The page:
All demolished buildings and structures must have an approved redevelopment plan.  Protor and Gamble do not have an official redevelopment plan.  They intended to leave the lot empty and shovel ready for when a plan is developed.

According to Ordiance 64689 and 64658, demolition of sound high merit buildings or structures shall not be approved by the Cultural Resource Office.  The designation of a high merit building is based upon the overall style, era, building type, materials, ornamentation, craftsmenship, site planning and whether it is the work of a significant architect, engineer or craftsman and contributing to the streetscape and neighborhood.  The Cultural Resource Office deemed building one, two and three of the sixteen connected buildings as high merit that form the historic core of an industrial property with local historical and architectual significance.  The construction of the complex began in the late nineteenth century for the William Waltke and Company, a soap manufacturer, whose products achieved wide distribution.  The design of the red brick industrial buildings epitomize masonry industrial buildings with intergation of paneled pilasters, corbel tables at each floor, closely set windows and parapets.  According to the Cultural Resource Office, the collection of building are an excellent example of the engineering aesthetic that relied on the functional articulation of brick.  Buildings twelve, fifteen and ninteen are also regarded as merit buildings by the Cultural Resource Office which contribute to the historic industrial complex.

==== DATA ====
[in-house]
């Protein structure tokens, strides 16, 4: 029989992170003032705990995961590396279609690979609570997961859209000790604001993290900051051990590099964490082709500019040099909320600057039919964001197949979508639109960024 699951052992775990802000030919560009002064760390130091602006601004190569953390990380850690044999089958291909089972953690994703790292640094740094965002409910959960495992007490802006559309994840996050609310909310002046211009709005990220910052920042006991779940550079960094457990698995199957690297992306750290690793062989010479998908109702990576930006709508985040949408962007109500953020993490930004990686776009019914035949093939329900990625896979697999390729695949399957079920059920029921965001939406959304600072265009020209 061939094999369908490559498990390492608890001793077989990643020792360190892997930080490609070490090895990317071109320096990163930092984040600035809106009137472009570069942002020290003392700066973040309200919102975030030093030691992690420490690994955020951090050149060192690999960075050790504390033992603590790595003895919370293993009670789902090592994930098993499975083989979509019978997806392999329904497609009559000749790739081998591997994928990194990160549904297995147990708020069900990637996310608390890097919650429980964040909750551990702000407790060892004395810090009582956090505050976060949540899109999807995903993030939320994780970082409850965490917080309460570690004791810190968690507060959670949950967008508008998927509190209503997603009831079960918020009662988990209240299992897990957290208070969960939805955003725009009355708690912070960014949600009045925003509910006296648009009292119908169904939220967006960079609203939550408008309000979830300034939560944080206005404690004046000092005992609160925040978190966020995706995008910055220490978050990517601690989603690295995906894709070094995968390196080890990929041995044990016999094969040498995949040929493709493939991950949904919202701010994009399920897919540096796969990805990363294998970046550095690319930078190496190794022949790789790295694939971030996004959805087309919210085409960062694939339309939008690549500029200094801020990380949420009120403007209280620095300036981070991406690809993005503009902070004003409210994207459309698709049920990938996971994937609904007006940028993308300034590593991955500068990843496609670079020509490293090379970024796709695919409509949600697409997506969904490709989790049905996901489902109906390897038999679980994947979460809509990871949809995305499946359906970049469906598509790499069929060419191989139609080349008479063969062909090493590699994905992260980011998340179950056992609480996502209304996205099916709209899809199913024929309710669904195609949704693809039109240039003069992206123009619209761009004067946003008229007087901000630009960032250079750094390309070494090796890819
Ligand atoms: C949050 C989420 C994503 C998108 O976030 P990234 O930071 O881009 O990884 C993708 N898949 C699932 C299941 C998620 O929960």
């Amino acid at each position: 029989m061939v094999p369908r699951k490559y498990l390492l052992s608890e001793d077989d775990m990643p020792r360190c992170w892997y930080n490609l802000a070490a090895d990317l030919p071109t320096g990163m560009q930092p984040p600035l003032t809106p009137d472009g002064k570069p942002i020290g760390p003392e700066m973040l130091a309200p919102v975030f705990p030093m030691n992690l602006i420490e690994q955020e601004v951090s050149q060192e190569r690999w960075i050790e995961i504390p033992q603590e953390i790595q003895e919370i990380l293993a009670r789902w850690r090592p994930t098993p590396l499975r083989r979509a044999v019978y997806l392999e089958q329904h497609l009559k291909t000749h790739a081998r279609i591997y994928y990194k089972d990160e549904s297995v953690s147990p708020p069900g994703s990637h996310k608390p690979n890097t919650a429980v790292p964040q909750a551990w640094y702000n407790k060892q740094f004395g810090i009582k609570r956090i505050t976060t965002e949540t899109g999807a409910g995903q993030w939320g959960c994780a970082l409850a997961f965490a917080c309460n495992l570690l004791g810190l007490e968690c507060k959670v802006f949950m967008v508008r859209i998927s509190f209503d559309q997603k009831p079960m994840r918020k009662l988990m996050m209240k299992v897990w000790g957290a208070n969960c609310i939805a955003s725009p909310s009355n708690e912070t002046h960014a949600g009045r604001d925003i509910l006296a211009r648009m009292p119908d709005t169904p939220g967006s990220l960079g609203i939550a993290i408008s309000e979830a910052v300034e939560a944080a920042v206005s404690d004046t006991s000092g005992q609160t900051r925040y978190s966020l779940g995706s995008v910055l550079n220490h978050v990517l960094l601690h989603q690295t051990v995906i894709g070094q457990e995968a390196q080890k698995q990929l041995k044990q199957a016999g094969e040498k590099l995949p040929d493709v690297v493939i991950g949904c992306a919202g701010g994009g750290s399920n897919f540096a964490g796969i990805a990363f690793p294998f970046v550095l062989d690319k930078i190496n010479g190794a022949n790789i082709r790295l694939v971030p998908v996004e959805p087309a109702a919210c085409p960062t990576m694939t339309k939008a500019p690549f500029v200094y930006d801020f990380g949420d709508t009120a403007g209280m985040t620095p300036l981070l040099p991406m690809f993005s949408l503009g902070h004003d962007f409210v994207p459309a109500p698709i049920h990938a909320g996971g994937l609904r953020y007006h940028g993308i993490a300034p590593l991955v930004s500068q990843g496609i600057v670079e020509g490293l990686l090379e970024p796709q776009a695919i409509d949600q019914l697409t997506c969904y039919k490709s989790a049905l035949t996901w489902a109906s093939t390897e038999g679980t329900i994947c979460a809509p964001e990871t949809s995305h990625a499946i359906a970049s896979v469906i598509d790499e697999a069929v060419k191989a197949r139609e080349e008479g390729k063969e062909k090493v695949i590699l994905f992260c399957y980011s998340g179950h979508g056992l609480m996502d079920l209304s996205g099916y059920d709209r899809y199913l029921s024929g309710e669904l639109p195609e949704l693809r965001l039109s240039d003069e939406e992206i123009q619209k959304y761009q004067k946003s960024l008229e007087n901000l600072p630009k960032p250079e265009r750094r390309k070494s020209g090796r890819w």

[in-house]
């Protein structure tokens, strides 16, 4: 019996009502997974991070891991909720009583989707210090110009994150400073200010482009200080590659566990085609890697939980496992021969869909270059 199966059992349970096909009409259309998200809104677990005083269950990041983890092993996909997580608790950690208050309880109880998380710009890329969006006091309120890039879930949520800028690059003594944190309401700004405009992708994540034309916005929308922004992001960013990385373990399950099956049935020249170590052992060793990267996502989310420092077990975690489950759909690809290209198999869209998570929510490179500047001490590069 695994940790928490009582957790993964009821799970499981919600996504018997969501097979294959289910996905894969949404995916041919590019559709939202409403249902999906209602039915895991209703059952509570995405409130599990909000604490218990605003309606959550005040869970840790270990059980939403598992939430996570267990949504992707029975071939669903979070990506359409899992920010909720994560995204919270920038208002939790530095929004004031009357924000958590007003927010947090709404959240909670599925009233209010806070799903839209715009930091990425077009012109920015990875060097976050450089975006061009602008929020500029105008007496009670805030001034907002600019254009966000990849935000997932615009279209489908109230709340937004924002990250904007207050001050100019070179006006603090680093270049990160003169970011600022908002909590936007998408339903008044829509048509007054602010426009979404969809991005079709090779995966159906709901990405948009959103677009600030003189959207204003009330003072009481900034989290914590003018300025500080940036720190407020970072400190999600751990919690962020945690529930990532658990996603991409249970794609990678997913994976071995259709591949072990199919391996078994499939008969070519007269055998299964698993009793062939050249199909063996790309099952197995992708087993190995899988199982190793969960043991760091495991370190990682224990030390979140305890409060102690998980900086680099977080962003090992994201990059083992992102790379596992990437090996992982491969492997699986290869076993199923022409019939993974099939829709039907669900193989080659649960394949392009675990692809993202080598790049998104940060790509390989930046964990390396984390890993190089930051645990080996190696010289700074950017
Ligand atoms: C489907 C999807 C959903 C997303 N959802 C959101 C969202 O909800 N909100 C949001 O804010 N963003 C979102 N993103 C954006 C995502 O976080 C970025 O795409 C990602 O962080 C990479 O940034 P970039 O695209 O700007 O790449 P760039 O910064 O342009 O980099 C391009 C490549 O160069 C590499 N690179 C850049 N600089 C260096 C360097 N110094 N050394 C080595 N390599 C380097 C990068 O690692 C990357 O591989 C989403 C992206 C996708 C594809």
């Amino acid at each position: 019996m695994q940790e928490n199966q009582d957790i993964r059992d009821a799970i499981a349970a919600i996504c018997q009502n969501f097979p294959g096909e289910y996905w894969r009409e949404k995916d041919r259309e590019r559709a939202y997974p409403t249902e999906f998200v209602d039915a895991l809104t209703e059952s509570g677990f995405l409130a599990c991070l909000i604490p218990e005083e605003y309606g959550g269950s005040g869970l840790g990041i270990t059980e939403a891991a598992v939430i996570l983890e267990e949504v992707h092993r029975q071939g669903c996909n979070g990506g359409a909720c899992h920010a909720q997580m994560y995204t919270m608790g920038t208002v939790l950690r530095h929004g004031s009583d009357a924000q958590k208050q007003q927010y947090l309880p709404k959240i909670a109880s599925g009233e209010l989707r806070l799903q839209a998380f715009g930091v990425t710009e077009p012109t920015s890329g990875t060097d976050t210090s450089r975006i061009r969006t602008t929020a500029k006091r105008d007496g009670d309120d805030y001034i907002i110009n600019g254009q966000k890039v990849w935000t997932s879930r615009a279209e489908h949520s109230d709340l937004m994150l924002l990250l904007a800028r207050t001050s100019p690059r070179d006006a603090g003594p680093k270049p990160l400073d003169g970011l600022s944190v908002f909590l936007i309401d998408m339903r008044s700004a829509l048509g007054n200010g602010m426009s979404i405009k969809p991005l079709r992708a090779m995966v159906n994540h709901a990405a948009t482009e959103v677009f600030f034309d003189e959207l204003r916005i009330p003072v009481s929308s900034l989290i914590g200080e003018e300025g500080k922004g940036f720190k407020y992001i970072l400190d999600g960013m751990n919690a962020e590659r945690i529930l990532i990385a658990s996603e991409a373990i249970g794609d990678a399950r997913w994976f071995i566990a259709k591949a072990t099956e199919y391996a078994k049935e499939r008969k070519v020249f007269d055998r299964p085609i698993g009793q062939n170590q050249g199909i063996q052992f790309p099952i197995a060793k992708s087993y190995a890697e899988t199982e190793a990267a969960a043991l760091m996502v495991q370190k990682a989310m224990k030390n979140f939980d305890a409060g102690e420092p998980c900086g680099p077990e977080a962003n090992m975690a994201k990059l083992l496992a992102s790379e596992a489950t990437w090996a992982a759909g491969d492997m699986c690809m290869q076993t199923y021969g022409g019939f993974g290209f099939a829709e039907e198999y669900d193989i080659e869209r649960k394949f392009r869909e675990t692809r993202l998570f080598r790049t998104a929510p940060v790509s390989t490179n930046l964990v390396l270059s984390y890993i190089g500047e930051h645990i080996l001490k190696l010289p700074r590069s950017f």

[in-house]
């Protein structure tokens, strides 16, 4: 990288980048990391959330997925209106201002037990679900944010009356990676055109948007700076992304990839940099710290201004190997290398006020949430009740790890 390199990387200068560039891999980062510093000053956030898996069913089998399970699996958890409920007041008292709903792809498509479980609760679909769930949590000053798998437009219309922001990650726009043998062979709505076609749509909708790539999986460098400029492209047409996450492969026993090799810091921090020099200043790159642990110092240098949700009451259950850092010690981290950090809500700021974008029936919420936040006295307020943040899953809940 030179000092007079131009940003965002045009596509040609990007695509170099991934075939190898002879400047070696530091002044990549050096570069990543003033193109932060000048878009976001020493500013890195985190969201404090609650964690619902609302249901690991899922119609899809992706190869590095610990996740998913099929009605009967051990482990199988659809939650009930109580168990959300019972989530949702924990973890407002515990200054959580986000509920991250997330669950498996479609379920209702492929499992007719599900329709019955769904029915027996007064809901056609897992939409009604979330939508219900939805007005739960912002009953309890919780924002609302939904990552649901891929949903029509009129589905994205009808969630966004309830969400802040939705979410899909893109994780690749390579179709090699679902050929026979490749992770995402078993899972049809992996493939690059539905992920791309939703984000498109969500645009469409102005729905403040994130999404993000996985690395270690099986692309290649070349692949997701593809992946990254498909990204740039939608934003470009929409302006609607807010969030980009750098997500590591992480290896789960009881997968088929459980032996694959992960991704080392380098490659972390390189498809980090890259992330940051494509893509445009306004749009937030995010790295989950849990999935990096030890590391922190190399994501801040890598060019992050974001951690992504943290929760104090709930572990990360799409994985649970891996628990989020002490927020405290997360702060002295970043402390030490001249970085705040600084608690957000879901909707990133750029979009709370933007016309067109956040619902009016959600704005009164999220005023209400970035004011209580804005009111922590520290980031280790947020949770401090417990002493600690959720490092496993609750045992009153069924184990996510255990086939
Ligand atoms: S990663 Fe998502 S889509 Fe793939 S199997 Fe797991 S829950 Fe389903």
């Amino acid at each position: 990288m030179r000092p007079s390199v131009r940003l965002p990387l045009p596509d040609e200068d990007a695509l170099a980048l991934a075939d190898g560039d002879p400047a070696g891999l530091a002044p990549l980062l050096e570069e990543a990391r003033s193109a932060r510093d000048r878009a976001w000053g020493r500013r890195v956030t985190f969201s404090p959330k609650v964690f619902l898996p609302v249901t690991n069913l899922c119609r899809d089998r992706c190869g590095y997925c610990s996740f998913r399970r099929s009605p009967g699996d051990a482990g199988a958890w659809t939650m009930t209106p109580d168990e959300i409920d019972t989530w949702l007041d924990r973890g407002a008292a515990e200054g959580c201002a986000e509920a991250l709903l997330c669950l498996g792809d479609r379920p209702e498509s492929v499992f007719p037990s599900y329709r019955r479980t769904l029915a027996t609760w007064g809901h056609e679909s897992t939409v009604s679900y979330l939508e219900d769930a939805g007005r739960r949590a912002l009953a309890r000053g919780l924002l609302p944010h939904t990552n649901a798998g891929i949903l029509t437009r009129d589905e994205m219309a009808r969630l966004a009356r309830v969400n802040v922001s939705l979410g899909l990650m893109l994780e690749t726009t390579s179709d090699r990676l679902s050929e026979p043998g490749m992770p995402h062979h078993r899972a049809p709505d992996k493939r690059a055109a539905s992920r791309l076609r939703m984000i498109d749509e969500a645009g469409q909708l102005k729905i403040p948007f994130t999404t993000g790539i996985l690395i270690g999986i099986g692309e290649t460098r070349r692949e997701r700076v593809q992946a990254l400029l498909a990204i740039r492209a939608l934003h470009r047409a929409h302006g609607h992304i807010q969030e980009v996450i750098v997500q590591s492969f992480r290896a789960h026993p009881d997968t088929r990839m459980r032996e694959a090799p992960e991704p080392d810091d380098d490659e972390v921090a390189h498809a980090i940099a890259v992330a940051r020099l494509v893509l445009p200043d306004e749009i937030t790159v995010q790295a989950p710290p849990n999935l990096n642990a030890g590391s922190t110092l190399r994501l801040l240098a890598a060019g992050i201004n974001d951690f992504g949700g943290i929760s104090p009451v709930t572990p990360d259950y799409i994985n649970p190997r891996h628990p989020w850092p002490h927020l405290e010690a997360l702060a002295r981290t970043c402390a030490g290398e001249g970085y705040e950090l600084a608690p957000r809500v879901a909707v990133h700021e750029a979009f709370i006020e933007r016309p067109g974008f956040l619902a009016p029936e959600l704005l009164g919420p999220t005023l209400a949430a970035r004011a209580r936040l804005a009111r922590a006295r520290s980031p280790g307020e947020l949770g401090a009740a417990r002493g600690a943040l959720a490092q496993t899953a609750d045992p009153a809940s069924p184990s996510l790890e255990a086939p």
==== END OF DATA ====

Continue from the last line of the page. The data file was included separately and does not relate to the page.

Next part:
In accordance with the City Ordinance regarding demolition of building in a Preservation Review District, buildings that are structurally sound with potential for adaptive reuse and or resale shall generally not be approved for demolition.  CRO considers the buildings to be sound under the definition of the ordinance.

The potential renovation and reuse of the building, based on similar cases within the city, shall be evaluated under the stipulations of the ordinance.  The CRO Preservation Board agenda for April 25th states that Proctor and Gamble investigated the cost of rehabilitating the complex and found it to be prohibitively expensive.  The former William Waltke and Company complex is considered eligible for listing in the National Register of Historic Places.  Therefore, the building complex would be able to obtain state and federal tax credits if the group of buildings would remain standing.  The application for a demolition permit states only Building One of the complex would remain standing. With the loss of it historic context, Building One on its own would not be eligible for tax credits.

Economic hardship that may be experience by the owner if the application for a demoltion permit is denied must be evaulated by CRO.  Information concerning the economic hardship faced by Proctor and Gamble was not provided to CRO.

Due to the high merit of architectural and historic significance of the complex, lack of economic hardship, the absence of a redevelopment plan and the potential for reuse the City Ordinance states that the application for a demolition permit shall not be approved by CRO or the Preservation Board of St. Louis.  However, CRO broke procedure and concluded that, "These buildings are just in the wrong place for reuse and it seems that the public good is served by their demolition and the continued presence of a modern manufacturing operation."